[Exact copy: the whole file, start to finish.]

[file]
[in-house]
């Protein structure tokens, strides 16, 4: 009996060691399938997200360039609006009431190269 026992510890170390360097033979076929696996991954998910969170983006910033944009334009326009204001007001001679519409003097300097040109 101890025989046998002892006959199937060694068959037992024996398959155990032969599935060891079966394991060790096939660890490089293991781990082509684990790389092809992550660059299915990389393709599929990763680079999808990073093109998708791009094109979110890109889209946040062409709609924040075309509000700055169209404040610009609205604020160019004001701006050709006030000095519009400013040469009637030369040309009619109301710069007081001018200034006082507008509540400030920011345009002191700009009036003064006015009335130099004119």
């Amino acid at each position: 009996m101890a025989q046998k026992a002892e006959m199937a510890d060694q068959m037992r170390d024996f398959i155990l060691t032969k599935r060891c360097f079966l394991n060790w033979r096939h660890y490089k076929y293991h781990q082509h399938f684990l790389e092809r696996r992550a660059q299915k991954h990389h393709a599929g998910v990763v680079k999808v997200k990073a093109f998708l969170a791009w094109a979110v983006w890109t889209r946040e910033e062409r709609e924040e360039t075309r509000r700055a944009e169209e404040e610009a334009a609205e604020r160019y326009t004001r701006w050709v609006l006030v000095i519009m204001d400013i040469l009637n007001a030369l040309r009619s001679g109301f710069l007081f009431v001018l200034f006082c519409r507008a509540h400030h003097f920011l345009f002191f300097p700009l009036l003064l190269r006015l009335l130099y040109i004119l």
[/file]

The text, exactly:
[in-house]
């Protein structure tokens, strides 16, 4: 009996060691399938997200360039609006009431190269 026992510890170390360097033979076929696996991954998910969170983006910033944009334009326009204001007001001679519409003097300097040109 101890025989046998002892006959199937060694068959037992024996398959155990032969599935060891079966394991060790096939660890490089293991781990082509684990790389092809992550660059299915990389393709599929990763680079999808990073093109998708791009094109979110890109889209946040062409709609924040075309509000700055169209404040610009609205604020160019004001701006050709006030000095519009400013040469009637030369040309009619109301710069007081001018200034006082507008509540400030920011345009002191700009009036003064006015009335130099004119």
């Amino acid at each position: 009996m101890a025989q046998k026992a002892e006959m199937a510890d060694q068959m037992r170390d024996f398959i155990l060691t032969k599935r060891c360097f079966l394991n060790w033979r096939h660890y490089k076929y293991h781990q082509h399938f684990l790389e092809r696996r992550a660059q299915k991954h990389h393709a599929g998910v990763v680079k999808v997200k990073a093109f998708l969170a791009w094109a979110v983006w890109t889209r946040e910033e062409r709609e924040e360039t075309r509000r700055a944009e169209e404040e610009a334009a609205e604020r160019y326009t004001r701006w050709v609006l006030v000095i519009m204001d400013i040469l009637n007001a030369l040309r009619s001679g109301f710069l007081f009431v001018l200034f006082c519409r507008a509540h400030h003097f920011l345009f002191f300097p700009l009036l003064l190269r006015l009335l130099y040109i004119l």